Hunter, now 39 years old, won nine-consecutive Gold Gloves from 2001-09, patrolling center field for the Minnesota Twins and Los Angeles Angels.
He dominated the position for the good part of a decade.
As Hunter plays in the final year of his contract with the Tigers, it’s becoming more evident that the mileage on his body is limiting his performance on the field.
There has been no indication that this will be Hunter’s last season as a professional baseball player, but the end of the road is nearing.
When any great player is inching towards retirement, the Hall-of-Fame debate surfaces and Hunter is no exception.
In order to solidify my final judgement, I wanted to examine Hunter’s career in three comparisons: to Hall-of-Fame outfielders, outfielders who didn’t quite make the Hall of Fame and future Hall-of-Fame eligible outfielders.
In order to compose a relevant list of HOF outfielders, there are two criteria that players have to meet: (1) The player has to be selected into the HOF by the Baseball Writers Association of America and (2) be an active player as recently as 1980.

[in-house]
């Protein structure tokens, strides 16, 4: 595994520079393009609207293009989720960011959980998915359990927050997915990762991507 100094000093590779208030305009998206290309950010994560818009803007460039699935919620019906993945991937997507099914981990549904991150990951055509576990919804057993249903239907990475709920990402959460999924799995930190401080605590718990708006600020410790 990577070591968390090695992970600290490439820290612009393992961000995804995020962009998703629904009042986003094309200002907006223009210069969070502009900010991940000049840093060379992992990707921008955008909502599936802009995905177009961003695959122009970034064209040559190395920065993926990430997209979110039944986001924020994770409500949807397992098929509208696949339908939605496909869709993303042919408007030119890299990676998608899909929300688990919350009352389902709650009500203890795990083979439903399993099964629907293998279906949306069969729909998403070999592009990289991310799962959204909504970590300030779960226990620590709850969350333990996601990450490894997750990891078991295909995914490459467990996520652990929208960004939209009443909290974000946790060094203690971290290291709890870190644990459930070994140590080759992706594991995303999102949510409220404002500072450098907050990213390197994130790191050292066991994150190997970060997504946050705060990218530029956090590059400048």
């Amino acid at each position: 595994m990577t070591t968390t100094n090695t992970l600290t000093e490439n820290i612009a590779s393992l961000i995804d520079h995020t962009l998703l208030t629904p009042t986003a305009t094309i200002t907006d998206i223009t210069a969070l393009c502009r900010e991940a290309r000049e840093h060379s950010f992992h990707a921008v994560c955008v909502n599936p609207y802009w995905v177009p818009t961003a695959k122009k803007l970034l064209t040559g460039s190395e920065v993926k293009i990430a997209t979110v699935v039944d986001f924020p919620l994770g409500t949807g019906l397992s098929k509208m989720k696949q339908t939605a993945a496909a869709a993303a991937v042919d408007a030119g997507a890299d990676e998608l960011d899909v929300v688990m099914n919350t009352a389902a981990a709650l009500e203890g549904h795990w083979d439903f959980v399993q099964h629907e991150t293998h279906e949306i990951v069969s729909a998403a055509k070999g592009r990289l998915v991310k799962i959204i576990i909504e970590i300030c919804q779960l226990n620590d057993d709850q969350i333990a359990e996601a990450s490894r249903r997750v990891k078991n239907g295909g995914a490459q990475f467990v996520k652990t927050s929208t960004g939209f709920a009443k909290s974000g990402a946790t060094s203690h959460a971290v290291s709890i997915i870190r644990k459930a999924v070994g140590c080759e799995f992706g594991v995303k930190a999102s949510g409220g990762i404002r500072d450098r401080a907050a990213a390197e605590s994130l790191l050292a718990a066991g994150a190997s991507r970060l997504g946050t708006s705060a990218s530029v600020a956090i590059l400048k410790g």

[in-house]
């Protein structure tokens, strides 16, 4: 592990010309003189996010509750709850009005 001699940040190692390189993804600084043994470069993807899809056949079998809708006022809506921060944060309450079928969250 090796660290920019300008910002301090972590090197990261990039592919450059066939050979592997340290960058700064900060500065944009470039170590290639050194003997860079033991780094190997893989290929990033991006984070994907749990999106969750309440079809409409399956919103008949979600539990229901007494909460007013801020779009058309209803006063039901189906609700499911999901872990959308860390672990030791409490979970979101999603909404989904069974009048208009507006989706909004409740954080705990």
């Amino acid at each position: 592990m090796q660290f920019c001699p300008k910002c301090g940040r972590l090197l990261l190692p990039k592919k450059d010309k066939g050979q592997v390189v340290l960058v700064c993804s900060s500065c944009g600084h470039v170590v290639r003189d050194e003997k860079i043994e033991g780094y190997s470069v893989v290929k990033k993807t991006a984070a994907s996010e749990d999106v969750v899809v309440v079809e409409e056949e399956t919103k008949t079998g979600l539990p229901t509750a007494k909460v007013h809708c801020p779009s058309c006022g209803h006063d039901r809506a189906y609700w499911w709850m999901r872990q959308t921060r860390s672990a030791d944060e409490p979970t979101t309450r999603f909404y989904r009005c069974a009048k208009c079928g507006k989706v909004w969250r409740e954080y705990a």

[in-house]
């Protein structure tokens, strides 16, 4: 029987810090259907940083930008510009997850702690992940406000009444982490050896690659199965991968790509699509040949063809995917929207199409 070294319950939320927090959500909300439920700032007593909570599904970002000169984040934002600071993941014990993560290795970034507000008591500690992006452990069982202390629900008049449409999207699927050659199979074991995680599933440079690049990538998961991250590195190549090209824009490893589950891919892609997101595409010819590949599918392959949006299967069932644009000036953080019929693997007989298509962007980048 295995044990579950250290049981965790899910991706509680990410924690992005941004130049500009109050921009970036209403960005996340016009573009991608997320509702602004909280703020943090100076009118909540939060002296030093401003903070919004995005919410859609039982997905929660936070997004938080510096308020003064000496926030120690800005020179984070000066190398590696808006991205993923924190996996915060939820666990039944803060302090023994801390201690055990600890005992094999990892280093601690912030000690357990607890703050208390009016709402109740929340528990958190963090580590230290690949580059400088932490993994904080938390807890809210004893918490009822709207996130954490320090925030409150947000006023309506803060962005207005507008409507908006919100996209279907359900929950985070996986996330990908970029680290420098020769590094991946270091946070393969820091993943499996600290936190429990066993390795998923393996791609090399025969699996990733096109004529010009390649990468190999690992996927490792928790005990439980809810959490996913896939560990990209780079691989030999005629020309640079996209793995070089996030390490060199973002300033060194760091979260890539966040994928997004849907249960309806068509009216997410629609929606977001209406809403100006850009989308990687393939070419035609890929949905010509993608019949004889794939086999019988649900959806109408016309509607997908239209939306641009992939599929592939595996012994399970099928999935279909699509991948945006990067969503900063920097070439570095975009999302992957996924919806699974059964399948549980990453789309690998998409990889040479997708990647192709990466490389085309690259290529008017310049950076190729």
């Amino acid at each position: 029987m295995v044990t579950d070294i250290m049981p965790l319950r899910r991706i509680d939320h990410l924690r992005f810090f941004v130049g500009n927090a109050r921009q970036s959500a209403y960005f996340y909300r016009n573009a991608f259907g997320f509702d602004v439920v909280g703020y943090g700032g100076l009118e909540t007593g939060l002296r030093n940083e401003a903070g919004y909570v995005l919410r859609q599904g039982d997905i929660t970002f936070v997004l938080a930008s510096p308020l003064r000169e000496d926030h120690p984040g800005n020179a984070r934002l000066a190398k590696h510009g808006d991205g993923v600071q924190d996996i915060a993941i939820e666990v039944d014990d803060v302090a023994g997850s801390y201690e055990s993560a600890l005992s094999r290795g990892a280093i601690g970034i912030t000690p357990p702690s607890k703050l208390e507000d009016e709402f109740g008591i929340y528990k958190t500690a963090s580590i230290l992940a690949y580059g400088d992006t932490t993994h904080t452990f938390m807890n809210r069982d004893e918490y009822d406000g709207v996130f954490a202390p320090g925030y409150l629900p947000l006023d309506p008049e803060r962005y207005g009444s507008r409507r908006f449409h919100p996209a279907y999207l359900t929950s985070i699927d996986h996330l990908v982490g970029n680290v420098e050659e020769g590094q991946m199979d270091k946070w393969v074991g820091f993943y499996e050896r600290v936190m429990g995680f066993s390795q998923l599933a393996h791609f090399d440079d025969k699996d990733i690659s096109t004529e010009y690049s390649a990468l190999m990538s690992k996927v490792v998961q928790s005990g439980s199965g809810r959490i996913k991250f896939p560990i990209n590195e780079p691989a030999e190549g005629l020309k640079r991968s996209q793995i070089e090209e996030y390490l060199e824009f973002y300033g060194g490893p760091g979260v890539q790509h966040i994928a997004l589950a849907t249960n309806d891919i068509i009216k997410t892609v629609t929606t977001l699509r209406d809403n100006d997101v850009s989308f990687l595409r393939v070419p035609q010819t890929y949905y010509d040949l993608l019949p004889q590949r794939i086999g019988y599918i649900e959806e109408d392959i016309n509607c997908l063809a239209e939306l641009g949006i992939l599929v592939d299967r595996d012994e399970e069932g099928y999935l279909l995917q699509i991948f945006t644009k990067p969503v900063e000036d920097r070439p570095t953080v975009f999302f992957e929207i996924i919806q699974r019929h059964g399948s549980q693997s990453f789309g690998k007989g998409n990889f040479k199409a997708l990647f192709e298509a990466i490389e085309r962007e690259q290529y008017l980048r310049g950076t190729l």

Here is how Hunter compares to the nine players that meet the above criteria:
Obviously this list of players includes some of baseball’s all-time greats, each individual being successful in their own way. Hunter doesn’t necessarily have jaw-dropping career statistics like most of these players, however, his numbers are very comparable to those of Jim Rice.
Using the same criteria as previously, I wanted to see if Hunter’s statistics were more comparable to those who were not voted into the Hall.
With that being said, the numbers don’t always paint the entire picture.
Future eligible outfielders
The final comparison that I find necessary is to look at other outfielders who played in the same era as Hunter.
Numbers alone, Hunter would be the fifth outfielder on this list that I would cast a vote for.
Aside from Ken Griffey Jr, Hunter was the best center fielder of the 2000’s.
For the majority of the decade, Hunter was the best defensive center fielder and could hit anywhere in the top-half of the batting order.
Not only are his numbers worthy of making him a member of the HOF, but his character and the way he plays the game makes him a Hall-of-Famer in my eyes.
Unfortunately, I don’t find it likely that the BBWAA will agree with me. He played his career during the heart of the long-ball era, and failing to reach the 400 career homers plateau could single-handedly ruin his HOF chances.
If Hunter finds a way to reach 400 homers, his chances would greatly improve but if he retires following this season, his odds of being voted in are slim.